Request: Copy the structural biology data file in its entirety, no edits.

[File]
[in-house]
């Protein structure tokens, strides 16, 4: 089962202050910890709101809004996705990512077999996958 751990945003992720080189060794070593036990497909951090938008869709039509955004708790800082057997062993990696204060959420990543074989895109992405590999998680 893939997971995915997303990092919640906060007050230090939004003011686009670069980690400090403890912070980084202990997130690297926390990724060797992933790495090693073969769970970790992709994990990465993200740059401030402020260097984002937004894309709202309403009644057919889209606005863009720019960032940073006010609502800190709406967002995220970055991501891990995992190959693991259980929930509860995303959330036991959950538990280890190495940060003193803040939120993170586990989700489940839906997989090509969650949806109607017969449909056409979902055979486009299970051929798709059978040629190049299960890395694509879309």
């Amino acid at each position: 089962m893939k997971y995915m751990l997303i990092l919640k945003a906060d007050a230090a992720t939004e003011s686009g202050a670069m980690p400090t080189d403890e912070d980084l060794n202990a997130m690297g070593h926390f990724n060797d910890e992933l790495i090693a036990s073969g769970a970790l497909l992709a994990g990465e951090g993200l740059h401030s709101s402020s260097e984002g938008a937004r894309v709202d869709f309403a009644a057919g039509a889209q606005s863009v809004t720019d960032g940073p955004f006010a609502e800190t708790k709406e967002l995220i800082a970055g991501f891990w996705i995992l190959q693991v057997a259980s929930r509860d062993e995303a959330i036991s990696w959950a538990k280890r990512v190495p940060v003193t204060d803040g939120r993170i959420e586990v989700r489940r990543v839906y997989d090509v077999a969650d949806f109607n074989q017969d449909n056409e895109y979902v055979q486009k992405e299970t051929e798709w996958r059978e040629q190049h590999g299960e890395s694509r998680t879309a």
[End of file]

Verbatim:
[in-house]
């Protein structure tokens, strides 16, 4: 089962202050910890709101809004996705990512077999996958 751990945003992720080189060794070593036990497909951090938008869709039509955004708790800082057997062993990696204060959420990543074989895109992405590999998680 893939997971995915997303990092919640906060007050230090939004003011686009670069980690400090403890912070980084202990997130690297926390990724060797992933790495090693073969769970970790992709994990990465993200740059401030402020260097984002937004894309709202309403009644057919889209606005863009720019960032940073006010609502800190709406967002995220970055991501891990995992190959693991259980929930509860995303959330036991959950538990280890190495940060003193803040939120993170586990989700489940839906997989090509969650949806109607017969449909056409979902055979486009299970051929798709059978040629190049299960890395694509879309």
């Amino acid at each position: 089962m893939k997971y995915m751990l997303i990092l919640k945003a906060d007050a230090a992720t939004e003011s686009g202050a670069m980690p400090t080189d403890e912070d980084l060794n202990a997130m690297g070593h926390f990724n060797d910890e992933l790495i090693a036990s073969g769970a970790l497909l992709a994990g990465e951090g993200l740059h401030s709101s402020s260097e984002g938008a937004r894309v709202d869709f309403a009644a057919g039509a889209q606005s863009v809004t720019d960032g940073p955004f006010a609502e800190t708790k709406e967002l995220i800082a970055g991501f891990w996705i995992l190959q693991v057997a259980s929930r509860d062993e995303a959330i036991s990696w959950a538990k280890r990512v190495p940060v003193t204060d803040g939120r993170i959420e586990v989700r489940r990543v839906y997989d090509v077999a969650d949806f109607n074989q017969d449909n056409e895109y979902v055979q486009k992405e299970t051929e798709w996958r059978e040629q190049h590999g299960e890395s694509r998680t879309a």